We don’t have to stay stuck in our misery and discomfort. An immediate option is available that will help us feel better: go to a meeting, a Twelve Step support group.

 

Why resist what can help us feel better? Why sit in our obsession or depression when attending a meeting – even if that means an extra meeting – would help us feel better?

 

Too busy?

 

There are 168 hours in each week. Taking 1 or 2 hours a week for a meeting can maximize the potential of the remaining 166 hours. If we get into our “codependent stuff,” we can easily spend a majority of our waking hours obsessing, sitting and doing nothing, lying in bed and feeling depressed, or chasing after other people’s needs. Not taking those 2 hours for a meeting can cause us to waste the remaining hours.

 

Too tired?

 

There is nothing as invigorating as getting back on track. Going to a meeting can accomplish that.

 

Today, I will remember that going to meetings helps.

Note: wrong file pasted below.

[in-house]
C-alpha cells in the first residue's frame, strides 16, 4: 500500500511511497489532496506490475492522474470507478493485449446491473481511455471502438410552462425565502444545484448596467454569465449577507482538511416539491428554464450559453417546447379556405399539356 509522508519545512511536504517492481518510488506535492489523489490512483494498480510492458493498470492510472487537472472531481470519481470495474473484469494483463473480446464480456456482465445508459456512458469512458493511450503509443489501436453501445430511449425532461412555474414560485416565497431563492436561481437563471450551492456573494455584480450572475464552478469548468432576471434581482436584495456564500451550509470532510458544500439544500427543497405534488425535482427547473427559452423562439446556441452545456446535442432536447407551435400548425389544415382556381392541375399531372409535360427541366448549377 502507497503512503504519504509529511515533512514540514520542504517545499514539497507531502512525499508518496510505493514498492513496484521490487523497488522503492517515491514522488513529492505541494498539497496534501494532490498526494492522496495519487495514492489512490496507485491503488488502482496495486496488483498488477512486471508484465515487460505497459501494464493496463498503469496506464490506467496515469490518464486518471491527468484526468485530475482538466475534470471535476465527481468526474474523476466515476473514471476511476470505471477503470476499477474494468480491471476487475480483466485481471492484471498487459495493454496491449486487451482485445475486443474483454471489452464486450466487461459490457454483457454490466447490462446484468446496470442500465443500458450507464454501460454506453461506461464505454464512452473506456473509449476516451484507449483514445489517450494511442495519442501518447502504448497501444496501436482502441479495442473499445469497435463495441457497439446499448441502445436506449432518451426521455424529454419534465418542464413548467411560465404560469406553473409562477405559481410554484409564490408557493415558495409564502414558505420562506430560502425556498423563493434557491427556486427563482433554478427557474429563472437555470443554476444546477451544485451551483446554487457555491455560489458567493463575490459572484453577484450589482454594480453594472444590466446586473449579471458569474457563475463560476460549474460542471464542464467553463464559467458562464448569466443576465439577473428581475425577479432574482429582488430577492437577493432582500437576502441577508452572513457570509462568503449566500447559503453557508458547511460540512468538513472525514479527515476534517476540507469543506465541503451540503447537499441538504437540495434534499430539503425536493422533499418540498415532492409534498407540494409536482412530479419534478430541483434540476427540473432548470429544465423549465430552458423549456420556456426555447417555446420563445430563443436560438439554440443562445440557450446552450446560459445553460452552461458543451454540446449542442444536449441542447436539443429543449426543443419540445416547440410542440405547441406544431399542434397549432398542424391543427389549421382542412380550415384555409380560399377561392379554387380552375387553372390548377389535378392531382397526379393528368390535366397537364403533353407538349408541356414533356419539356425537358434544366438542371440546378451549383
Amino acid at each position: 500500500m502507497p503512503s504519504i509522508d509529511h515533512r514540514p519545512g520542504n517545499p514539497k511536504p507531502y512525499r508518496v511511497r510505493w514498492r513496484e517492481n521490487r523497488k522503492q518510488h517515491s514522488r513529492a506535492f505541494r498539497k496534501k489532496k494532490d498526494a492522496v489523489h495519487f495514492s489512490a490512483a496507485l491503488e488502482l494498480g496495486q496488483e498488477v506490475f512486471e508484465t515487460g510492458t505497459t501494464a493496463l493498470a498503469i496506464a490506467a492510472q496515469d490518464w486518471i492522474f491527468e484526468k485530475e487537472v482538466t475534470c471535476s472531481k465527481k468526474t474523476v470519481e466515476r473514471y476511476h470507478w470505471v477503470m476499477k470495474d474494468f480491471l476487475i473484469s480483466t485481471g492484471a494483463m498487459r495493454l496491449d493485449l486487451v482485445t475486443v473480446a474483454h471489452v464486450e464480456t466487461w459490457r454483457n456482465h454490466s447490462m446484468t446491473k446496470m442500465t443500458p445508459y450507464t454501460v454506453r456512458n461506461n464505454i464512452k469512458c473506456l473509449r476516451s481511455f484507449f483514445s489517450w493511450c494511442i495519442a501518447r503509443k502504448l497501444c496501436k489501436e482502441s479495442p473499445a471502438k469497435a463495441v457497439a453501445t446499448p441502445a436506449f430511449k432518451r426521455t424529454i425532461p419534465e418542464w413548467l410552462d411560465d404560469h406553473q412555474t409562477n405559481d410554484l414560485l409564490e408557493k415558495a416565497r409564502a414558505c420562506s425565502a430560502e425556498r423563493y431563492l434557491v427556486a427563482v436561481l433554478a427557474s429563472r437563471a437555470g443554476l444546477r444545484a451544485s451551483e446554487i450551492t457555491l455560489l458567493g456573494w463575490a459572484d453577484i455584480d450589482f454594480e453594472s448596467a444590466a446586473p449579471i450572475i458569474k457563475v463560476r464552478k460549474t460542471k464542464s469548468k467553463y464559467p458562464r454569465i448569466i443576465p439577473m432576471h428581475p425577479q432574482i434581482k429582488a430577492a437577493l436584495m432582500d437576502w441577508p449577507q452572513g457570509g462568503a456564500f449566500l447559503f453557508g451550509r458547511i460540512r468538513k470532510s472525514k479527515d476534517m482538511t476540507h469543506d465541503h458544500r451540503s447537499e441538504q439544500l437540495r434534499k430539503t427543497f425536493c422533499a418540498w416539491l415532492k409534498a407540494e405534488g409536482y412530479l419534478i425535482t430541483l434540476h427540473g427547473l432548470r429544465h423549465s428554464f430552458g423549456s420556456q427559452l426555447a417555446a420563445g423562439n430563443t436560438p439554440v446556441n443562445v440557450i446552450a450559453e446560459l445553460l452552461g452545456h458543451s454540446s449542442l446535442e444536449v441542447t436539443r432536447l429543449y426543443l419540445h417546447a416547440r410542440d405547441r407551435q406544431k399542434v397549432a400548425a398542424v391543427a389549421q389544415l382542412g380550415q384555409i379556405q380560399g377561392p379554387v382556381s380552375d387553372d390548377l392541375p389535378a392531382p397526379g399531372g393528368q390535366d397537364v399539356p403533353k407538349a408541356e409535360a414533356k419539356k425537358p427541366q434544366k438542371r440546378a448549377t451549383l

I always feel better after I go to a 12-step meeting. When I don’t want to go to a 12-step meeting, that means I should probably go to a meeting. For example, I got into an argument with my girlfriend the other day and she ended up storming out of my house. The thoughts in my head tell me that it’s all her fault. I think that she is being ridiculous and how dare her! Left to my own devices, I will continue to think it is all her fault. However, I went to a meeting and heard exactly what I needed to hear. I realized that the things I said were totally out of line and that I was being totally selfish and self-centered. She was not doing what I wanted her to do. Therefore, I started picking at her and making her feel bad. This was old behavior for me. I ended up feeling bad all day long the next day. I felt bad because my side of the street was not clean. Going to a meeting helped me realize my part and it helped me realize that I owed her an amends. I made an amends to her, and felt a lot better afterwards. I always hear what I need to hear when I go to a meeting.